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Life Without Cable TV: Week One

This article was written by in Consumer. 19 comments.


(No, I don’t plan on writing about this on a regular basis, just when an interesting milestone occurs.)

It’s been a full week since my family turned off the TV service and to summarize: we’re doing fine. As expected, I’m discovering some of the “known unknowns” of being a person without cable but who still cares about TV shows. Let’s start with the big one.

How much money am I really saving?

In my previous article, I estimated we’d be saving about $100 a month. For some people, that doesn’t seem like a lot. It may even seem like regular TV service is worth that much. But I was finding it increasingly hard to live happily knowing that I was paying for something I wasn’t using.

I put together a spreadsheet of the shows we had “Season Passes” for, which added up to 44 different shows that happen roughly once a year. Not all of them were “OMG I have to watch this!” In fact while collaborating on the spreadsheet with my wife I learned that we like a few things less than I thought we did.

  • For each show, I looked to see if it was on Hulu and found that 18, or 40%, of them are.
  • If it wasn’t on Hulu, I looked to see if it was on Netflix (we have the Xbox streaming service), and 2 of them were. This is important because those two were from Showtime, meaning we’d otherwise have to pay for them on iTunes.
  • Of the remaining 24, I looked to see how many were available over-the-air (we got a tuner for the Mac Mini that’s plugged into the projector) and saw that 9 of them are. We can use the Mac as a free DVR for those and still skip the commercials
  • That leaves only 15 of the original 44 that we can’t get for free. If we bought them all, it would cost $364 a year, saving us $70 / month instead of $100 / month.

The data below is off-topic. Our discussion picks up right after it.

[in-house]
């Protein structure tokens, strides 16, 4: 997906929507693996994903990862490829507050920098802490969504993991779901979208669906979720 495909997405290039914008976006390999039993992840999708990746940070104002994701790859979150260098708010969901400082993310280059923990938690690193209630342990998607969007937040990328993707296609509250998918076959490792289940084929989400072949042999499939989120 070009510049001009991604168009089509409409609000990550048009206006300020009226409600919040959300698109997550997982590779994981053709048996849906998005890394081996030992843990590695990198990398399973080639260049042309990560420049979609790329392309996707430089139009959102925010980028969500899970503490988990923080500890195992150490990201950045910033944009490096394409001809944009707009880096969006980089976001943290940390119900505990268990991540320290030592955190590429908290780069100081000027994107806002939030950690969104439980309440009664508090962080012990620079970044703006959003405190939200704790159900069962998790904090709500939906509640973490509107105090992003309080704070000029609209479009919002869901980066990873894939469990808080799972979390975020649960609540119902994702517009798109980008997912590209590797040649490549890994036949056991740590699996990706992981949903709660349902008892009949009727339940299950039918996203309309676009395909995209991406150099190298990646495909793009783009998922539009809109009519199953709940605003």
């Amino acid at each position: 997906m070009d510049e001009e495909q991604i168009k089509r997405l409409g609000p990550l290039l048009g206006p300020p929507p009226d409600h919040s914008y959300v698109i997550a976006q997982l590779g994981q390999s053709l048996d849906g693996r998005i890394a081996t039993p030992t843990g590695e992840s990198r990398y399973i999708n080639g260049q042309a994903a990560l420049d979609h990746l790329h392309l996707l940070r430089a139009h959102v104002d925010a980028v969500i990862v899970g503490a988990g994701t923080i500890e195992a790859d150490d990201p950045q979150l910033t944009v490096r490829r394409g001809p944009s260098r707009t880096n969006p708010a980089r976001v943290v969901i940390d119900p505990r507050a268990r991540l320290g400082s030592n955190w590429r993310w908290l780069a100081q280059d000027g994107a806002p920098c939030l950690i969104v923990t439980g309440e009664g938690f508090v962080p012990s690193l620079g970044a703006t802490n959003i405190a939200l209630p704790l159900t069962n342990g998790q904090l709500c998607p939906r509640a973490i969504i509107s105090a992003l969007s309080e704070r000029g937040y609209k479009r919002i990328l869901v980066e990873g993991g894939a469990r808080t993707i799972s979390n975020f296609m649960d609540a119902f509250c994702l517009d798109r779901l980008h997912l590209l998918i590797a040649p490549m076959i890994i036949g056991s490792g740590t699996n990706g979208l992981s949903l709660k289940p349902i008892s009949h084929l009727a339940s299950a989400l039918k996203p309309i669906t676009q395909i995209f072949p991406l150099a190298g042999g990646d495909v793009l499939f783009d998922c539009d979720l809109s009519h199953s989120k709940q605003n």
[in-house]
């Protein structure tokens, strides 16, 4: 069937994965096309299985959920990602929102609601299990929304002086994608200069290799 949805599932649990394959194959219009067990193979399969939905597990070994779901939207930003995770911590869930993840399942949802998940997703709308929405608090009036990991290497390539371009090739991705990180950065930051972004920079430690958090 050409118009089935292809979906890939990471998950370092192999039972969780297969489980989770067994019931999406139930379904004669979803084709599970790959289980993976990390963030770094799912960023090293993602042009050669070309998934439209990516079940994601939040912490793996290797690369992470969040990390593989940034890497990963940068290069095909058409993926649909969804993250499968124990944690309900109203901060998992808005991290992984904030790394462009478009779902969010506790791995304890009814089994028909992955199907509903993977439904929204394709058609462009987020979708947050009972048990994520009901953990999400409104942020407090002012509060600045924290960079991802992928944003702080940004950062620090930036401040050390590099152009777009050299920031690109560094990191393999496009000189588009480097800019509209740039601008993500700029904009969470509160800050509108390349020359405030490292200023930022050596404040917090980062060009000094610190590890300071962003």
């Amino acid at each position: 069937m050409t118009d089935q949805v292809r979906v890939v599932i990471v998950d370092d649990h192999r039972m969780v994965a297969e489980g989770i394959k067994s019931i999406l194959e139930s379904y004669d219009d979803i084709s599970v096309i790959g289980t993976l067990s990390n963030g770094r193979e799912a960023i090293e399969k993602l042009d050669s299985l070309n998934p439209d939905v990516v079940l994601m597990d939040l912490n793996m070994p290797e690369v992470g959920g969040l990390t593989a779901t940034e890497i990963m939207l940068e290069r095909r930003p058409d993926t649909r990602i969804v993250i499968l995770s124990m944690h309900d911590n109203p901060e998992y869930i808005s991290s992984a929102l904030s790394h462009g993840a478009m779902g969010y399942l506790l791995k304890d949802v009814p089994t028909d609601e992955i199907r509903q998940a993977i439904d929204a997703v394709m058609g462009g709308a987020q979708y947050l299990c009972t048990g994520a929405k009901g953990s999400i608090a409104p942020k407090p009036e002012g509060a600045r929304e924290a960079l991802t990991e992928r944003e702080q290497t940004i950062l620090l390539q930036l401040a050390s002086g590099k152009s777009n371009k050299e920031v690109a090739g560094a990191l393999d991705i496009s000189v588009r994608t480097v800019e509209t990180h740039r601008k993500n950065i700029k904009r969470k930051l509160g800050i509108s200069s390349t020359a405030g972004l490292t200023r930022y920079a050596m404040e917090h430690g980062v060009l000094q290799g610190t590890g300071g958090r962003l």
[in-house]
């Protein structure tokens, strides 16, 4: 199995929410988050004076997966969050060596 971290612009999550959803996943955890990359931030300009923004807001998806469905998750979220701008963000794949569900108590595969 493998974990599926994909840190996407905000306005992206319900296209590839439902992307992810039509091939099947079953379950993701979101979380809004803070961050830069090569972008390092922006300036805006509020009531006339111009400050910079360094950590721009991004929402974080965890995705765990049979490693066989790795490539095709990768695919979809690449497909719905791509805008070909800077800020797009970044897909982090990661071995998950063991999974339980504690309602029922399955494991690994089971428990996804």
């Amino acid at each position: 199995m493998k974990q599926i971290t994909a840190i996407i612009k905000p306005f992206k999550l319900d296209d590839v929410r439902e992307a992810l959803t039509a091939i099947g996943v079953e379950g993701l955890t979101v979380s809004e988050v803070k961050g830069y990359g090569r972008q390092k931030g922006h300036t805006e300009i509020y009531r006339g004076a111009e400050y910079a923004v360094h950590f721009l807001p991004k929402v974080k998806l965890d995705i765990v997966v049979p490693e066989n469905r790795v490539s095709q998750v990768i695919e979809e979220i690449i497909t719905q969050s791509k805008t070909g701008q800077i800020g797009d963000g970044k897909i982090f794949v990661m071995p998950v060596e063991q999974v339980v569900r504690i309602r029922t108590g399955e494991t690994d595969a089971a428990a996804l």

To put some of that in perspective, we used to pay $29 a month for HBO, Showtime and a bunch of movie channels that were never playing anything good. But we really only wanted to watch Dexter, True Blood and The No. 1 Ladies’ Detective Agency. Buying those from iTunes will cost $92 a year instead of $348 from cable.

Plus, this way I get to feel the righteousness of only paying for the things I want to watch, which is how it should have always been done in the first place.

The other money thing that’s still unknown is how much money we’re saving on the electric bill by not having the DVR plugged in. I’m not kidding, when I unplugged it, the room got significantly quieter. If only I had one of those Smart Power Meters.

The Spoiler Problem

I follow about 200 people on Twitter, and I read the news from many different sources most weekdays. I even check Facebook sometimes. Some of these people want to talk about the amazing, exciting, “holy crap!” moment on a particular TV show the night before. So I’ve been thrust into the argument: should there be a grace period for talking about a new episode on Twitter, or should people just keep their eyes shut if they haven’t seen it yet? I’ve argued for both sides of the argument, but I’m currently in the “reader beware” camp. It’s just unreasonable to ask people to silence themselves because I’m enjoying a different lifestyle.

So if I don’t want to be spoiled—and I don’t—then I have to know which shows are on which nights, again. In this respect, I’m being transported back to the last century, because with a DVR and cable, it told me what was coming up, and I only had to wait at most twenty minutes to watch the latest enthralling installment. If it means saving $70 a month, I’m willing to risk being spoiled on occasion.

Getting on Verizon’s Radar

Just a few days after Verizon turned off the TV service, I got an e-mail from them like I had never seen before. The subject was “Notice of Claim of Copyright Infringement” and I’ll paste some of the relevant bits here for future Web searchers, and for your amusement:

We are contacting you because our records indicate that the Internet protocol (IP) address provided to us by the copyright owner was assigned to your service on the date and time identified by the copyright owner. While this activity may have occurred without your permission or knowledge by an unauthorized user, or perhaps by a minor who may not fully understand the copyright laws, as the primary account holder, you are legally responsible for all activity originating from your account.

Then it showed me some details of an episode of “30 Rock” I had gotten through a torrent feed. The weird thing is that it wasn’t even a new episode. Here’s the rest of the e-mail:

Copyright infringement is a serious matter that violates U.S. copyright law and subjects infringers to criminal and civil liability. It also violates our Acceptable Use Policy (http://www2.verizon.net/policies/acceptable_use.asp) and Terms of Service (http://www2.verizon.net/policies/tos.asp). If you, or someone using your Internet connection, are engaged in the conduct alleged by the copyright owner, we urge you to stop (and ensure that anyone else who might have access to your Internet connection also stops).